All roads to Feltwell

I did manage to get out early this morning, as did Brenda – to get to an early service she was taking. It’s always a little odd when the clocks change I think, but – as the late, great Douglas Adams once wrote – “Time is an illusion, lunch time doubly so”! What wasn’t an illusion was the strange state of some of the telegraph poles along the road from Feltwell to Southery in the fens: It’s a road that has always suffered from subsidence. We used to live in Feltwell, and know the road well from our time there.


I had about half an hour at Lakenheath in the morning and so just looked over the area known as the “Washland”, where there were a good variety of ducks – mallard, teal, wigeon, shelduck, shoveler, tufted duck and pochard – plus several great crested grebes, oystercatchers, a great egret and a variety of small birds including several chiffchaffs and Cetti’s warblers (heard but not seen!). I did get one slightly unexpected new species for 2023 as there were two sand martins flying around over the water to show that spring really is here.

Juvenile sand martin (photo taken 2014)

After my rehearsals I decided to head back to Lakenheath for a couple of hours, as I would get there at about 5.15pm. I’m glad I did as it got me my 150th bird species for 2023 – a splendid male garganey!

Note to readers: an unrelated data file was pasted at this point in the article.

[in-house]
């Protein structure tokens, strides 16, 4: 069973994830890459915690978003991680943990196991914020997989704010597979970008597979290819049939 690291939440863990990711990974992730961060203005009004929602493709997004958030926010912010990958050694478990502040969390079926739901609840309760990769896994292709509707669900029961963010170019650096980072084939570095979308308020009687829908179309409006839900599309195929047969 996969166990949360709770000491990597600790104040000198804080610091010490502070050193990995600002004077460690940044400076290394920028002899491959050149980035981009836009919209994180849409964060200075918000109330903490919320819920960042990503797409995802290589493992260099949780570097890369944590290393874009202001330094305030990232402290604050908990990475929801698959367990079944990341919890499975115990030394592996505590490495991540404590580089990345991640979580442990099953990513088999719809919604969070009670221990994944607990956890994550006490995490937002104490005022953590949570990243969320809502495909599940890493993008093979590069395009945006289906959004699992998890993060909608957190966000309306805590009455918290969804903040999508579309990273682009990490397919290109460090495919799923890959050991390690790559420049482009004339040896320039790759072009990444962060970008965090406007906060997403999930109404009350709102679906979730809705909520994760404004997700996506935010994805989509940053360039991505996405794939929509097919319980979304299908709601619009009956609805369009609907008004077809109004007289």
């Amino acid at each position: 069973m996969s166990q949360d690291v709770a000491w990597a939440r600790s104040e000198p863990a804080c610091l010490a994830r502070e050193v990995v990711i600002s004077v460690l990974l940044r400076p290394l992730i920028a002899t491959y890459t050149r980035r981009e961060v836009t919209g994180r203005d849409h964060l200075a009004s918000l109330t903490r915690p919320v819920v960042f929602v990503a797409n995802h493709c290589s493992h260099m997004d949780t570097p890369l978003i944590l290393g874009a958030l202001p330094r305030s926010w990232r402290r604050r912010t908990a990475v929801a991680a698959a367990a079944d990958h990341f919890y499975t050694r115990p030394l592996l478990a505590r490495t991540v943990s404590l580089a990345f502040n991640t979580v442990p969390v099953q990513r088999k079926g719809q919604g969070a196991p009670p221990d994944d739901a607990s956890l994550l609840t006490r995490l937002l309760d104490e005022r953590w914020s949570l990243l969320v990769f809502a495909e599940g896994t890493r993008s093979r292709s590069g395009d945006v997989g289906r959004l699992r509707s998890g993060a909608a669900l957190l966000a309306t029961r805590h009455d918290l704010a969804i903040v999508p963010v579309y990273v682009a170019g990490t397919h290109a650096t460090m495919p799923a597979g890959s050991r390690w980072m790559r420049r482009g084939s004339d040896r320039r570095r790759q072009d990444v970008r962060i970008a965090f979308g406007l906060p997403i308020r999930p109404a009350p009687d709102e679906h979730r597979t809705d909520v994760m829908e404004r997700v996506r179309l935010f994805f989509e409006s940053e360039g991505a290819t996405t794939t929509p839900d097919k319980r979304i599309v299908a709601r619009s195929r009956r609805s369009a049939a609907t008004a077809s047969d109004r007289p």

Male garganey (photo taken 2022)

In the slightly stormy evening conditions I also managed good views of five marsh harriers before heading home.

Brenda writes: “The only good thing about having to get up stupidly early on the day the clocks changed was that, as I walked down to Burnham Norton church for the 8.00am service, I heard my first chiffchaff of the year. As I drive from place to place the alexanders is now in full flower and there are drifts of red deadnettle on the verges. At Wighton there was another new species on the bank opposite the churchyard, ground ivy. It isn’t an ivy but behaves like one, creeping along the ground and putting down roots at leaf junctions. It is, in fact, a labiate like the dead-nettles. Members of this family can be recognised by their opposite leaves, four-sided stems and their flowers, which have tubular bases and open into a two-lipped mouth. Ground ivy has blue-purple flowers at the base of the leaves.”

ground ivy

New species for March 26th:
Birds: sand martin, garganey
Flowers: ground ivy